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Is Red Tape Strangling Scotland’s Licensed Trade?

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Is Red Tape Strangling Scotland’s Licensed Trade?

October 21
20:07 2013
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With one in five people in Scotland employed in the hospitality and leisure industry, and the sector contributing in excess of £4bn a year to the UK’s GDP, it’s a crucial cog in our economy. However, with the seemingly relentless stream of new legislation burdening the industry to breaking point – and around 12 British pubs closing each week and insolvencies in the sector increasing by some 30% in the last quarter of 2011 – what are the implications for the wider economy if this situation continues unabated?

Paul Waterson, Chief Executive of the Scottish Licensed Trade Association (SLTA), traces the root of industry’s difficulties to the smoking ban, back in 2006: ‘As a result of the ban, many pubs and bars lost customers and have never recovered from the dent made in the amount of people coming through the doors,’ he says. The smoking ban was followed by the 2005 Licensing Act, which came into force at the end of 2009 and was introduced to help address problems created by alcohol misuse in Scotland. Among other stipulations, the legislation introduced a ban on drink promotions and up-selling; both means by which the trade had until then utilised to encouraged custom. In addition to this, the new Act also increased the cost of obtaining and maintaining a premises licence. When it came into force, many licence holders incurred up to £4,000 in transitional costs, including architect plans and legal levies. Nowadays, annual fees can be as much as £900, compared with £86 every three years under the old system. More recently, changes to the public entertainment licence laws by the Criminal Justice and Licensing (Scotland) Act 2010 have further increased the burden on operators. An exhibition or public show, even if it is free of charge for the attendee, now requires a licence costing between £124 and £7,500. And, of course, there is increasing competition from supermarkets, whose operators are squeezing the on-trade still further by lowering their alcohol prices in a bid to attract more in-home drinkers. This – and other social ills – has lead to the controversial and much-debated Minimum Pricing Bill, which aims to set a minimum price of 50 pence per unit of alcohol. Regulation on this point is heavily supported by health campaigners but, somewhat inevitably, the trade has so far been less than impressed. The Scotch Whisky Association, along with other organisations, has even questioned the legality of the policy under EU law. The impact of minimum pricing has yet to be determined. If it results in the gap in between on and off sales being narrowed, could it encourage people back out of the home to drink in pubs and bars once more? Some argue that if drinking is conducted is a more controlled environment, the health benefits will become apparent. Maybe this is one area where the Government is to be applauded for its intervention; only time will tell. However, pubs and bars are not the only venues affected by the maelstrom of legislation. Some time ago, Edinburgh City Council suggested plans for a tourism levy – dubbed the ‘bed tax’ – where visitors to the capital would pay extra on their hotel bills to help fund the city’s festivals. Robin Worsnop (inset), chair of the Edinburgh Tourism Action Group (ETAG), is concerned that such a levy would have a snowball effect on the sector: hotel customers would be negatively affected, tourists would be less likely to visit Scotland, and these issues would combine to adversely affect income generation for everyone involved the hospitality and leisure industry. So, as we ride the wave of a double-dip recession, and stories of licensed premises closing their doors continue to haunt publicans around the country, is it fair to claim that the Scottish Government is giving the industry too hard a time? It would appear that with the way things currently stand, Scotland’s legislators are forcing the industry to jump through increasingly high, costly hoops just to comply with all the new laws and regulations – and that’s before any operator even considers making a profit. Can the alarming statistics of business failures in this sector be attributed, at least in part, to this tangled web of new regulation? Is it now time for the Government to take positive action such as replacing any additional compliance costs, taxes and training requirements with tax breaks and other innovative measures to support and sustain this invaluable sector? Should they, indeed, be going easier on the hospitality and pub trade, even just for a couple of years until it gets back on its feet? Or do we owe it to ourselves to address the problems we face head on, and take a proactive approach to solving at least some of the ills for which Scotland has regrettably become known the world over? That may be all up for debate, but one thing’s for sure; this country needs its licensed trade and its hospitality sector now more than ever before. Given the number of insolvencies and debt-ridden establishments in the current marketplace, you won’t find many surviving operators claiming that increased bureaucracy is good for business. Scottish Government take note.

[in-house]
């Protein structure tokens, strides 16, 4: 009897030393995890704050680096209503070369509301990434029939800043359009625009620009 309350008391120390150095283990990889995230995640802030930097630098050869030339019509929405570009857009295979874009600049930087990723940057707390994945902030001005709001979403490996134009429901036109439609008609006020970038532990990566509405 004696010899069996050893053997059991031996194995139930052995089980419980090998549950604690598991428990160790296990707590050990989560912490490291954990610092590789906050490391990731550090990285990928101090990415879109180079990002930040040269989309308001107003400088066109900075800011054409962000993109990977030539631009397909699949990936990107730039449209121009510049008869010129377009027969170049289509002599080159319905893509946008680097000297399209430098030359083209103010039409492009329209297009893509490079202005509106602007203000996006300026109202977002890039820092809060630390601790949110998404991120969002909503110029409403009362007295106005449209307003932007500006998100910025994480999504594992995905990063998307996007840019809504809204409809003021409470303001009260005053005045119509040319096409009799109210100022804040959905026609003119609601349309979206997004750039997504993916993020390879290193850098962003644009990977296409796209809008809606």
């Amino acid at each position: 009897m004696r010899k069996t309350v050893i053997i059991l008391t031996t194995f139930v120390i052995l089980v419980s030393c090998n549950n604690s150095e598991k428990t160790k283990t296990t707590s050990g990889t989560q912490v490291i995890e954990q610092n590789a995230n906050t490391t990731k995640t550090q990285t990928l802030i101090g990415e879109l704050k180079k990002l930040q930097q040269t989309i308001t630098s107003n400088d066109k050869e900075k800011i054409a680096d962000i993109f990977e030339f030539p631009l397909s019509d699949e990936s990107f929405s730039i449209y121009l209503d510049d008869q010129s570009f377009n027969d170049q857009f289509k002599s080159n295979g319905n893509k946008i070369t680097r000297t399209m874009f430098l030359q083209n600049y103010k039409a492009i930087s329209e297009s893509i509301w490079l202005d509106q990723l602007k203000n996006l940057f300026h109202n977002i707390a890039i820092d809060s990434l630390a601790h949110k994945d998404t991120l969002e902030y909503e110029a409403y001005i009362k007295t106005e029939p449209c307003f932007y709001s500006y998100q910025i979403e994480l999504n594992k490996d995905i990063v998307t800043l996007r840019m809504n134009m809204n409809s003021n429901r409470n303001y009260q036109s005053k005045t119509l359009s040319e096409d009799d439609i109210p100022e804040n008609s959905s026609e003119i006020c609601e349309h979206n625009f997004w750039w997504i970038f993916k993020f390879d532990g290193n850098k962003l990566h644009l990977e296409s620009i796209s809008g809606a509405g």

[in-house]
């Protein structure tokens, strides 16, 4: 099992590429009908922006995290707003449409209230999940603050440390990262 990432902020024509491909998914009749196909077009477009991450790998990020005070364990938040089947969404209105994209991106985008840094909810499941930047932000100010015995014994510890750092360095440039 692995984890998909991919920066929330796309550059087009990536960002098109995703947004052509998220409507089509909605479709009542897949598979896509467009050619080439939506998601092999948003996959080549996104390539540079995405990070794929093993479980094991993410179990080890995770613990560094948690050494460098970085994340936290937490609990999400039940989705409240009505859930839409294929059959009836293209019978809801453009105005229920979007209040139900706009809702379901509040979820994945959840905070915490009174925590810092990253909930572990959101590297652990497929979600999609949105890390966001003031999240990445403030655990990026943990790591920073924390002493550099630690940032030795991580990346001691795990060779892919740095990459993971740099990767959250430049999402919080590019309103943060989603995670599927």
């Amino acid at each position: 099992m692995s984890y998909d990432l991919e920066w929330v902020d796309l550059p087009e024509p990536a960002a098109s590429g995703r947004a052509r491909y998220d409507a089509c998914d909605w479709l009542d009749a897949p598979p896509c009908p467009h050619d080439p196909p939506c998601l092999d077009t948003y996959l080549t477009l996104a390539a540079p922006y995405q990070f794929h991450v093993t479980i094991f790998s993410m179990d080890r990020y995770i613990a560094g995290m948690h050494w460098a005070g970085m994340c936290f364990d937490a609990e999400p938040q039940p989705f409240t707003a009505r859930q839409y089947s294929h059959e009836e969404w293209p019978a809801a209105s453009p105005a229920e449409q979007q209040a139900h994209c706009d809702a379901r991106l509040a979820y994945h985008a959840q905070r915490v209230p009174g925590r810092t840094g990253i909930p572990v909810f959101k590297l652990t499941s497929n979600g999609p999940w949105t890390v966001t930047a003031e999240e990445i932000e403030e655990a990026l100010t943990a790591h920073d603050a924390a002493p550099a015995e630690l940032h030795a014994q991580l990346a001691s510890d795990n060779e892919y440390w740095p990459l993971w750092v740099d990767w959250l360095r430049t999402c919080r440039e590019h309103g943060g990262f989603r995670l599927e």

For more information on the Licensing Act (Scotland) 2005 and all legal matters affecting you or your business, call 0131 656 2000 or visit www.todsmurray.com

This article has been edited from its original version. For the complete feature, please see Catering in Scotland magazine September/October 2012.

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Katie Corrigan examines the extent to which the myriad new laws and regulations are strangling one of Scotland’s hospitality and leisure sector…

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